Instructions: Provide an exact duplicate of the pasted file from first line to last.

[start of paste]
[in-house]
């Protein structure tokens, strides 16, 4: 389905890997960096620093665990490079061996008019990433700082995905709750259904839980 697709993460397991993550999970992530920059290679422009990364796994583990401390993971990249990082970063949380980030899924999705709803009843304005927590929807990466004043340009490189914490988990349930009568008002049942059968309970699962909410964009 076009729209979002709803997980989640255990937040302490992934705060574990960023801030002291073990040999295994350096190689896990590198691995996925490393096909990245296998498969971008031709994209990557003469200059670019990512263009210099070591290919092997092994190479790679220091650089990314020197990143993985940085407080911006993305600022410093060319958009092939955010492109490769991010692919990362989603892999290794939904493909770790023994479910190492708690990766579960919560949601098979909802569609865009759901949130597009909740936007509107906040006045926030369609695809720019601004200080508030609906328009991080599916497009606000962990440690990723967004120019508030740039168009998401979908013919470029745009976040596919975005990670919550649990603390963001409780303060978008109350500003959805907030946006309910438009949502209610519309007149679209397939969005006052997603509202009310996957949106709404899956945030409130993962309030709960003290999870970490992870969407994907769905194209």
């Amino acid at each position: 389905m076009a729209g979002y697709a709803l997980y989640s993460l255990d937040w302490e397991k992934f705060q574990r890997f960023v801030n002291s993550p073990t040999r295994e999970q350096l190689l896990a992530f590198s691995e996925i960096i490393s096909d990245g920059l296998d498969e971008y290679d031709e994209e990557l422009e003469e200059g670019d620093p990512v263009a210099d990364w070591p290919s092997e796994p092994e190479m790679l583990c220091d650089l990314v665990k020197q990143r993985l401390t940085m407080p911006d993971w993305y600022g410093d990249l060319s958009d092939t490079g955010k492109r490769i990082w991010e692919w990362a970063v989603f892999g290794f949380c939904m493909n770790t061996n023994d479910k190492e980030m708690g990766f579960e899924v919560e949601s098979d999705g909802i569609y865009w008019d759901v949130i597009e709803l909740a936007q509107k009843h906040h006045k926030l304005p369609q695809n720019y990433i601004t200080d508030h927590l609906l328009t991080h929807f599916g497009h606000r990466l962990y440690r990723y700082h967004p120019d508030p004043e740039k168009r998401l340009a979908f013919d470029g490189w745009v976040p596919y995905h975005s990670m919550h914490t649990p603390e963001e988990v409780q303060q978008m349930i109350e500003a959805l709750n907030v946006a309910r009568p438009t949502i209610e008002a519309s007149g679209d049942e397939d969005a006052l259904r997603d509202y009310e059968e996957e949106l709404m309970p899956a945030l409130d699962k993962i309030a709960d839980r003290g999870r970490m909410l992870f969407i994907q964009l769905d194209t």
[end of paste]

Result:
[in-house]
């Protein structure tokens, strides 16, 4: 389905890997960096620093665990490079061996008019990433700082995905709750259904839980 697709993460397991993550999970992530920059290679422009990364796994583990401390993971990249990082970063949380980030899924999705709803009843304005927590929807990466004043340009490189914490988990349930009568008002049942059968309970699962909410964009 076009729209979002709803997980989640255990937040302490992934705060574990960023801030002291073990040999295994350096190689896990590198691995996925490393096909990245296998498969971008031709994209990557003469200059670019990512263009210099070591290919092997092994190479790679220091650089990314020197990143993985940085407080911006993305600022410093060319958009092939955010492109490769991010692919990362989603892999290794939904493909770790023994479910190492708690990766579960919560949601098979909802569609865009759901949130597009909740936007509107906040006045926030369609695809720019601004200080508030609906328009991080599916497009606000962990440690990723967004120019508030740039168009998401979908013919470029745009976040596919975005990670919550649990603390963001409780303060978008109350500003959805907030946006309910438009949502209610519309007149679209397939969005006052997603509202009310996957949106709404899956945030409130993962309030709960003290999870970490992870969407994907769905194209």
């Amino acid at each position: 389905m076009a729209g979002y697709a709803l997980y989640s993460l255990d937040w302490e397991k992934f705060q574990r890997f960023v801030n002291s993550p073990t040999r295994e999970q350096l190689l896990a992530f590198s691995e996925i960096i490393s096909d990245g920059l296998d498969e971008y290679d031709e994209e990557l422009e003469e200059g670019d620093p990512v263009a210099d990364w070591p290919s092997e796994p092994e190479m790679l583990c220091d650089l990314v665990k020197q990143r993985l401390t940085m407080p911006d993971w993305y600022g410093d990249l060319s958009d092939t490079g955010k492109r490769i990082w991010e692919w990362a970063v989603f892999g290794f949380c939904m493909n770790t061996n023994d479910k190492e980030m708690g990766f579960e899924v919560e949601s098979d999705g909802i569609y865009w008019d759901v949130i597009e709803l909740a936007q509107k009843h906040h006045k926030l304005p369609q695809n720019y990433i601004t200080d508030h927590l609906l328009t991080h929807f599916g497009h606000r990466l962990y440690r990723y700082h967004p120019d508030p004043e740039k168009r998401l340009a979908f013919d470029g490189w745009v976040p596919y995905h975005s990670m919550h914490t649990p603390e963001e988990v409780q303060q978008m349930i109350e500003a959805l709750n907030v946006a309910r009568p438009t949502i209610e008002a519309s007149g679209d049942e397939d969005a006052l259904r997603d509202y009310e059968e996957e949106l709404m309970p899956a945030l409130d699962k993962i309030a709960d839980r003290g999870r970490m909410l992870f969407i994907q964009l769905d194209t």